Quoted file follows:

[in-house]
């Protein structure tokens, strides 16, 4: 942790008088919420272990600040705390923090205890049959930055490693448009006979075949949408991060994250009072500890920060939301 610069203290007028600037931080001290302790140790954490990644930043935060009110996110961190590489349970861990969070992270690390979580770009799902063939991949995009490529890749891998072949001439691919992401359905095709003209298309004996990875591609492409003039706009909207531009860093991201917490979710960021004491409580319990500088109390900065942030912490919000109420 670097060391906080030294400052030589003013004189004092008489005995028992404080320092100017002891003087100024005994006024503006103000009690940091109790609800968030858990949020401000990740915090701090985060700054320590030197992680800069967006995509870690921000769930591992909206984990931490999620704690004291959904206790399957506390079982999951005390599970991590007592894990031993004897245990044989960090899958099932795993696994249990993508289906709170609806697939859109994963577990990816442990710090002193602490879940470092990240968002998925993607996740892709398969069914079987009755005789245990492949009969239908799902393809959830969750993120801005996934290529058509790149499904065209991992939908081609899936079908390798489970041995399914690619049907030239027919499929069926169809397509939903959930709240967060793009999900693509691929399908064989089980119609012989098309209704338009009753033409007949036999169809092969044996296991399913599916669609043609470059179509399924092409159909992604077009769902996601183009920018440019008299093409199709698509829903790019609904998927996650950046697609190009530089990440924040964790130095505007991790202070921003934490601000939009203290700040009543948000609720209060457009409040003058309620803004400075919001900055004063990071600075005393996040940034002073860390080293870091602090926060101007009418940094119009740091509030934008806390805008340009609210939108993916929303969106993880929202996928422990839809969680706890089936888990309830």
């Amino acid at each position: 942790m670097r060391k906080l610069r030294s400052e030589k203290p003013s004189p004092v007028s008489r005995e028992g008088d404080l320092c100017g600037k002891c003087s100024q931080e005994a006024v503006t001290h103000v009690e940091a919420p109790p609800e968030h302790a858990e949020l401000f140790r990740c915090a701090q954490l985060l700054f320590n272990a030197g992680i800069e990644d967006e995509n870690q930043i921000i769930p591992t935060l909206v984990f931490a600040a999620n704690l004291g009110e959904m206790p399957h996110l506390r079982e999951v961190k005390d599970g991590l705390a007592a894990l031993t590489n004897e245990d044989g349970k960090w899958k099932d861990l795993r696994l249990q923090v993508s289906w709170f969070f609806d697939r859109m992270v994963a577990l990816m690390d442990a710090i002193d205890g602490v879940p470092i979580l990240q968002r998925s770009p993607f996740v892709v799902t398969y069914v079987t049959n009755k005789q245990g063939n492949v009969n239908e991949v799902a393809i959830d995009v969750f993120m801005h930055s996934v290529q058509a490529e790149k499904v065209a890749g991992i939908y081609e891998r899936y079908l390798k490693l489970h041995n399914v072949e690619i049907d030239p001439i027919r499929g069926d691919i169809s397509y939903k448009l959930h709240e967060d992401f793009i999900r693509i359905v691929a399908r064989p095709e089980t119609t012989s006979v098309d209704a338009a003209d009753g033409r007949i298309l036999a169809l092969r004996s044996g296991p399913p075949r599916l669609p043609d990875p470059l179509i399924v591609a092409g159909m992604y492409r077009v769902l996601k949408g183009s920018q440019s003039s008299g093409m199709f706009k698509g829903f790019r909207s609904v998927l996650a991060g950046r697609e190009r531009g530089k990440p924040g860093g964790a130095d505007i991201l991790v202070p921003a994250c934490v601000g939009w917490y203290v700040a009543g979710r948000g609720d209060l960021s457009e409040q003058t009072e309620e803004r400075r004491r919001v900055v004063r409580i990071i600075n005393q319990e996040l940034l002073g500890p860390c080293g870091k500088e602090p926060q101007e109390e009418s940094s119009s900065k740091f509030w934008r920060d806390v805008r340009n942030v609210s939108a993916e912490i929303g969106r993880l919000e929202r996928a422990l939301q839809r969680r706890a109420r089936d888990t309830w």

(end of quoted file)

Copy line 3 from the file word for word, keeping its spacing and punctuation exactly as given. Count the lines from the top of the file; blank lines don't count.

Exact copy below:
């Amino acid at each position: 942790m670097r060391k906080l610069r030294s400052e030589k203290p003013s004189p004092v007028s008489r005995e028992g008088d404080l320092c100017g600037k002891c003087s100024q931080e005994a006024v503006t001290h103000v009690e940091a919420p109790p609800e968030h302790a858990e949020l401000f140790r990740c915090a701090q954490l985060l700054f320590n272990a030197g992680i800069e990644d967006e995509n870690q930043i921000i769930p591992t935060l909206v984990f931490a600040a999620n704690l004291g009110e959904m206790p399957h996110l506390r079982e999951v961190k005390d599970g991590l705390a007592a894990l031993t590489n004897e245990d044989g349970k960090w899958k099932d861990l795993r696994l249990q923090v993508s289906w709170f969070f609806d697939r859109m992270v994963a577990l990816m690390d442990a710090i002193d205890g602490v879940p470092i979580l990240q968002r998925s770009p993607f996740v892709v799902t398969y069914v079987t049959n009755k005789q245990g063939n492949v009969n239908e991949v799902a393809i959830d995009v969750f993120m801005h930055s996934v290529q058509a490529e790149k499904v065209a890749g991992i939908y081609e891998r899936y079908l390798k490693l489970h041995n399914v072949e690619i049907d030239p001439i027919r499929g069926d691919i169809s397509y939903k448009l959930h709240e967060d992401f793009i999900r693509i359905v691929a399908r064989p095709e089980t119609t012989s006979v098309d209704a338009a003209d009753g033409r007949i298309l036999a169809l092969r004996s044996g296991p399913p075949r599916l669609p043609d990875p470059l179509i399924v591609a092409g159909m992604y492409r077009v769902l996601k949408g183009s920018q440019s003039s008299g093409m199709f706009k698509g829903f790019r909207s609904v998927l996650a991060g950046r697609e190009r531009g530089k990440p924040g860093g964790a130095d505007i991201l991790v202070p921003a994250c934490v601000g939009w917490y203290v700040a009543g979710r948000g609720d209060l960021s457009e409040q003058t009072e309620e803004r400075r004491r919001v900055v004063r409580i990071i600075n005393q319990e996040l940034l002073g500890p860390c080293g870091k500088e602090p926060q101007e109390e009418s940094s119009s900065k740091f509030w934008r920060d806390v805008r340009n942030v609210s939108a993916e912490i929303g969106r993880l919000e929202r996928a422990l939301q839809r969680r706890a109420r089936d888990t309830w």